For Analysis: MorningStar

My primary tool for research is MorningStar. I like MorningStar for four main reasons:

  • 1. Their information and financial tools are accurate
  • 2. The layout of their site is intuitive and very useful
  • 3. Their CFA writers are very good and they use DCF models to determine Intrinsic Value.
  • 4. MorningStar doesn’t have the financial planner bias

  • For starters, I think that MorningStar’s executive, Pat Dorsey, is one of the best investors out there, and he has constructed the site in a manner that makes sense. Read Dorsey’s book and you’ll quickly agree. Without a membership (using the site for free), you can really gain a lot of information and conduct fantastic research. I find that MorningStar’s numbers are the most accurate - many websites like Google or MSN Money have countless mistakes.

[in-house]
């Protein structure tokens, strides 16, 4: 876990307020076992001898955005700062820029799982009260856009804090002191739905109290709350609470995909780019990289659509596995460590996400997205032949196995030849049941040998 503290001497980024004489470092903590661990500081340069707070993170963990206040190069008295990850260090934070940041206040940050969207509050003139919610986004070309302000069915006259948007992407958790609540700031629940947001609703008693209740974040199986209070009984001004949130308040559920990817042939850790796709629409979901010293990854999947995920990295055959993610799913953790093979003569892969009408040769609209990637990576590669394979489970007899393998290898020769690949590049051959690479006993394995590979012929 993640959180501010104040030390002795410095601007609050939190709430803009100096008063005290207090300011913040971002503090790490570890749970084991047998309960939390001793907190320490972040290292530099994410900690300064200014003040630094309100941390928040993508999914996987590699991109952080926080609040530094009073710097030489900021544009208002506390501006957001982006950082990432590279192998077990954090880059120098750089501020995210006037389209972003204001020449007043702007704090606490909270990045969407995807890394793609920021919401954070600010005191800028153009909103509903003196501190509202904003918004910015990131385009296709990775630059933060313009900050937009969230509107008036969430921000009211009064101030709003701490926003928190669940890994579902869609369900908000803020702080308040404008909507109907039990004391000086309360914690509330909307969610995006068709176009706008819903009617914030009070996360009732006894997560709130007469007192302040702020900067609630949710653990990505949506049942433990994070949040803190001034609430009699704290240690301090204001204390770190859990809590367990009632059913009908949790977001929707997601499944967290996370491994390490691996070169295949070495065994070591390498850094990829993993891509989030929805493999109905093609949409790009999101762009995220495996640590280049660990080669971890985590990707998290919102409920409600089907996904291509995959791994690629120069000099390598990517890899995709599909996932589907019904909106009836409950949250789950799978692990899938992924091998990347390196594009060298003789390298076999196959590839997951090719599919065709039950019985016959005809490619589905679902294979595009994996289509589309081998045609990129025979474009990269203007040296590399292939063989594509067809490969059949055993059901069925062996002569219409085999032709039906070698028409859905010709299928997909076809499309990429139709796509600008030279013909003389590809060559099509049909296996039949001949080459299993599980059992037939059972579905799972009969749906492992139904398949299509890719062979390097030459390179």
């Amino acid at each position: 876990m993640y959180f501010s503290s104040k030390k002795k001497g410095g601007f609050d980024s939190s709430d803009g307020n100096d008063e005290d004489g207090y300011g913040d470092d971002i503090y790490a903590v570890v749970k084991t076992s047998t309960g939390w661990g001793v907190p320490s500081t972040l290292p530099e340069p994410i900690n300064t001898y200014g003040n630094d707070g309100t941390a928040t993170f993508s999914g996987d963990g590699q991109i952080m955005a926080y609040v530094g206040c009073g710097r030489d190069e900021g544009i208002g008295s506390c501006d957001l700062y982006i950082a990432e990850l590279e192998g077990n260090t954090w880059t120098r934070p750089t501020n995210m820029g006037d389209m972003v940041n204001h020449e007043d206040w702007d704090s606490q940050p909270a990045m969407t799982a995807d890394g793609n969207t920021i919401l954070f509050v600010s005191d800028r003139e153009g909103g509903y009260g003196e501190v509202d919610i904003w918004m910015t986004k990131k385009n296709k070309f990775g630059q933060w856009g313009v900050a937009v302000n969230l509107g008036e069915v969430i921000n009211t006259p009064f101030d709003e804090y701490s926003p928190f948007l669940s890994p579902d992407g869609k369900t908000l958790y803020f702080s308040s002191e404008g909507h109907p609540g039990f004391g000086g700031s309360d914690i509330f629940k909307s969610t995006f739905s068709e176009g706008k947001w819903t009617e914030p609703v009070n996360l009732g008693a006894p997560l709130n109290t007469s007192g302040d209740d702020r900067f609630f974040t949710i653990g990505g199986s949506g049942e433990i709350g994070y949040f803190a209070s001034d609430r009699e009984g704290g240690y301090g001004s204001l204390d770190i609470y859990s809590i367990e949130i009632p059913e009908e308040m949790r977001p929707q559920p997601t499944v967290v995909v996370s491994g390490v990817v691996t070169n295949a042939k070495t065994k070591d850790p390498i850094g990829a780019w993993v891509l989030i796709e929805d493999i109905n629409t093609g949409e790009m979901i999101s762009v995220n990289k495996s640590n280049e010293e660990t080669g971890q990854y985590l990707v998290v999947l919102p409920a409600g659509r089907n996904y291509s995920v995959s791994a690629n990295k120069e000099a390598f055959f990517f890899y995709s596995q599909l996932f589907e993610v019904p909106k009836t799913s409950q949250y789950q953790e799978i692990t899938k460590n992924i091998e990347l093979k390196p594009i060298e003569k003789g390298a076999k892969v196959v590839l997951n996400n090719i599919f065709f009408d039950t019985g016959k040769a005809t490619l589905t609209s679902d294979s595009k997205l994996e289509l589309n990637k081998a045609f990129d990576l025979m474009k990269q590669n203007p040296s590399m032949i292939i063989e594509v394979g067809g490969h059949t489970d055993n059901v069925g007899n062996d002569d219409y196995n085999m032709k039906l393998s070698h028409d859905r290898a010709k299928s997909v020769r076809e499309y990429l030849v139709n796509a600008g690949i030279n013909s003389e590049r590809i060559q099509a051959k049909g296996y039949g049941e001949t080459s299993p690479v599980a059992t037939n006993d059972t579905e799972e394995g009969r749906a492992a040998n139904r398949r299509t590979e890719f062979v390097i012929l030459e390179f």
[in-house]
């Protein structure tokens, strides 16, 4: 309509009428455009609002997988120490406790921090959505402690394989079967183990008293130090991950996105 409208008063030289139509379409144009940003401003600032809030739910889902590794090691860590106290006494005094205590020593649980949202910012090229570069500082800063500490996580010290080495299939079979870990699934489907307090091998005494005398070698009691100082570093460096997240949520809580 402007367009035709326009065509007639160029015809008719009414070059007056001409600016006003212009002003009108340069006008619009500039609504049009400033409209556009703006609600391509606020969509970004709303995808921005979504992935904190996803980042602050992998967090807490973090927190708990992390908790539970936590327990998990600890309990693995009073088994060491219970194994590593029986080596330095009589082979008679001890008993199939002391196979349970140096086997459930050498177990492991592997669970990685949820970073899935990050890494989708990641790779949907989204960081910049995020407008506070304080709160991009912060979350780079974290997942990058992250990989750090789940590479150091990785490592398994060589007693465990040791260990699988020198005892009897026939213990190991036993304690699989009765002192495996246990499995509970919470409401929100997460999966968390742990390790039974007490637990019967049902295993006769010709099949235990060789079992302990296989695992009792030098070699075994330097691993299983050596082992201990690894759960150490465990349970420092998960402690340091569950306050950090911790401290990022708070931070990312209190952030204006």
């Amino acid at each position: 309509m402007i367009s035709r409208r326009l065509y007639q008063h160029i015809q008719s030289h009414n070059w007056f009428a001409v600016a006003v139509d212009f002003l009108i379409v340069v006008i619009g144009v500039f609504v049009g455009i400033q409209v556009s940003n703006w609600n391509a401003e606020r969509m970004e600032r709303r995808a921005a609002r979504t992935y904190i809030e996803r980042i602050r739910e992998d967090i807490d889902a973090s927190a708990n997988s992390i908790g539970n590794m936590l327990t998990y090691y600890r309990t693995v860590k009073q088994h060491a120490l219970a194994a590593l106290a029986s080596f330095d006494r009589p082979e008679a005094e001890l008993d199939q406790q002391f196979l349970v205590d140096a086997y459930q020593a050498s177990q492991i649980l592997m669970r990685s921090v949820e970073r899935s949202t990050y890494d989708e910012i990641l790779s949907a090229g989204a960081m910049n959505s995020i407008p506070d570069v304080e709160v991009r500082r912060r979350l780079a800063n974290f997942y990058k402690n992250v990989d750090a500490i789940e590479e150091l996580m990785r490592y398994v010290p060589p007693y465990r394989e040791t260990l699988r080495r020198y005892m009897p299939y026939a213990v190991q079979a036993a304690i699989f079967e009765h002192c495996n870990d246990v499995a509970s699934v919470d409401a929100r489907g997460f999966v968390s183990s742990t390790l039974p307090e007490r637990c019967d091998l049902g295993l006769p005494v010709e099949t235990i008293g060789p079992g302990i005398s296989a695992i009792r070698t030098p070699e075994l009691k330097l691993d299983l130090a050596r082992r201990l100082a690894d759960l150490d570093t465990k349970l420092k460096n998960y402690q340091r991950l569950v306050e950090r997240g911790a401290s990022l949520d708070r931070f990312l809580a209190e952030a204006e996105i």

Should you pay for a Premium Account? So that’s a tough one. I really think it depends on how serious you are and how much you plan on investing. I personally have a premium account with MorningStar because I think they provide enormous value to my financial decisions each month. With a premium account, you get access to MorningStar’s Certified Financial Analysts CFAs (the Jedi Knights of accounting). I find their exclusive reports very accurate and I use their reports to back-up my own intrinsic value calculations and risk assessments. Just so you know, getting a CFA is extremely difficult and very few people have one – most people in the finance industry have a CFP – Certified Financial Planner (a completely different certification). The reports by the MorningStar CFAs often highlight risks that I missed in my own cursory reviews. The reports provide an intrinsic value estimate (or fair Value Estimate), and a buy/sell price range. I find their assessments to be accurate and based on Discount Cash Flow (DCF) models that are relative to the current estimated returns on the S&P 500. Another thing I particularly like is the Economic Moat discussion that each report provides. When you talk about Warren Buffett and the importance of competitive advantage, you’ll quickly realize this is one of his most important variables because it determines the company’s ability to sustain future business and margins. In the premium reports, the CFA’s have an entire section that addresses the “Economic Moat” or competitive advantage of each business. In short, these analysts are dedicated to individual companies and immerse themselves in the company’s performance. Most importantly, they aren’t trying to sell you on any particular fund or stock that serves their own self-interest (like many CFPs at large brokerage firms). Unfortunately, the reports are only available to premium members. Since the service cost $199 a year, I’m sure many people might be hesitant to try it out. Hey, it beats the heck out of a Bloomberg Terminal ($30,000 a year!). Regardless of the price, if you use this link, you can try it out, 14 days for free. If you’re on the fence after 14 days, simply cancel it. This way you reduce your risk (of $199 annually), and you get a feel for the value it might add to your investment decisions.